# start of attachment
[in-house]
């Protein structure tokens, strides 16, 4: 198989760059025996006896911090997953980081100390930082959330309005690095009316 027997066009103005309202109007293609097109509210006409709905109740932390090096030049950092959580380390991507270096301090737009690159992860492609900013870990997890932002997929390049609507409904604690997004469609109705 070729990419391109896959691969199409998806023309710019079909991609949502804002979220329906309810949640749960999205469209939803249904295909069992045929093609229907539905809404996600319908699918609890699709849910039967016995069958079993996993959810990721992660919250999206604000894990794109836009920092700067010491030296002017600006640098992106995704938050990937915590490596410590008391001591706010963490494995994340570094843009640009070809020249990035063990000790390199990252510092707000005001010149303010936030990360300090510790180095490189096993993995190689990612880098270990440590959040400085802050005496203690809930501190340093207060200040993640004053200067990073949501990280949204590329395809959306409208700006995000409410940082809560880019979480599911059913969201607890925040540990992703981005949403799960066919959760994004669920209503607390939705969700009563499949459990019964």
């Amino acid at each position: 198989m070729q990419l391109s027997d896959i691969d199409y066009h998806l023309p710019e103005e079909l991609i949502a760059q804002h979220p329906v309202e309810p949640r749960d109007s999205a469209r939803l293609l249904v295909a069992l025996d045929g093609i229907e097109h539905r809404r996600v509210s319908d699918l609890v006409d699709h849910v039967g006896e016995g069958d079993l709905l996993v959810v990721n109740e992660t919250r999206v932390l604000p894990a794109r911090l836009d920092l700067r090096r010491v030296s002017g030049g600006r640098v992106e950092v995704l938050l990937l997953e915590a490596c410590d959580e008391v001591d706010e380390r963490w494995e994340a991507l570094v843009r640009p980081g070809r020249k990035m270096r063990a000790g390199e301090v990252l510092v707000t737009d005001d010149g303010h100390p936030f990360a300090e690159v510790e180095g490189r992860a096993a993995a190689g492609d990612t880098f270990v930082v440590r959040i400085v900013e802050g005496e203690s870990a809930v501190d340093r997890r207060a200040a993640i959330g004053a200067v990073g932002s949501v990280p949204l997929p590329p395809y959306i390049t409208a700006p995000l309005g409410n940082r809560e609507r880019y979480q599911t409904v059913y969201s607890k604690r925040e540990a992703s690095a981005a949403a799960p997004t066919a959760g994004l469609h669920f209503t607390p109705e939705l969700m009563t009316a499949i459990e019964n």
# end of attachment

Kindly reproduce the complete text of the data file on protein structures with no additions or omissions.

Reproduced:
[in-house]
């Protein structure tokens, strides 16, 4: 198989760059025996006896911090997953980081100390930082959330309005690095009316 027997066009103005309202109007293609097109509210006409709905109740932390090096030049950092959580380390991507270096301090737009690159992860492609900013870990997890932002997929390049609507409904604690997004469609109705 070729990419391109896959691969199409998806023309710019079909991609949502804002979220329906309810949640749960999205469209939803249904295909069992045929093609229907539905809404996600319908699918609890699709849910039967016995069958079993996993959810990721992660919250999206604000894990794109836009920092700067010491030296002017600006640098992106995704938050990937915590490596410590008391001591706010963490494995994340570094843009640009070809020249990035063990000790390199990252510092707000005001010149303010936030990360300090510790180095490189096993993995190689990612880098270990440590959040400085802050005496203690809930501190340093207060200040993640004053200067990073949501990280949204590329395809959306409208700006995000409410940082809560880019979480599911059913969201607890925040540990992703981005949403799960066919959760994004669920209503607390939705969700009563499949459990019964």
């Amino acid at each position: 198989m070729q990419l391109s027997d896959i691969d199409y066009h998806l023309p710019e103005e079909l991609i949502a760059q804002h979220p329906v309202e309810p949640r749960d109007s999205a469209r939803l293609l249904v295909a069992l025996d045929g093609i229907e097109h539905r809404r996600v509210s319908d699918l609890v006409d699709h849910v039967g006896e016995g069958d079993l709905l996993v959810v990721n109740e992660t919250r999206v932390l604000p894990a794109r911090l836009d920092l700067r090096r010491v030296s002017g030049g600006r640098v992106e950092v995704l938050l990937l997953e915590a490596c410590d959580e008391v001591d706010e380390r963490w494995e994340a991507l570094v843009r640009p980081g070809r020249k990035m270096r063990a000790g390199e301090v990252l510092v707000t737009d005001d010149g303010h100390p936030f990360a300090e690159v510790e180095g490189r992860a096993a993995a190689g492609d990612t880098f270990v930082v440590r959040i400085v900013e802050g005496e203690s870990a809930v501190d340093r997890r207060a200040a993640i959330g004053a200067v990073g932002s949501v990280p949204l997929p590329p395809y959306i390049t409208a700006p995000l309005g409410n940082r809560e609507r880019y979480q599911t409904v059913y969201s607890k604690r925040e540990a992703s690095a981005a949403a799960p997004t066919a959760g994004l469609h669920f209503t607390p109705e939705l969700m009563t009316a499949i459990e019964n």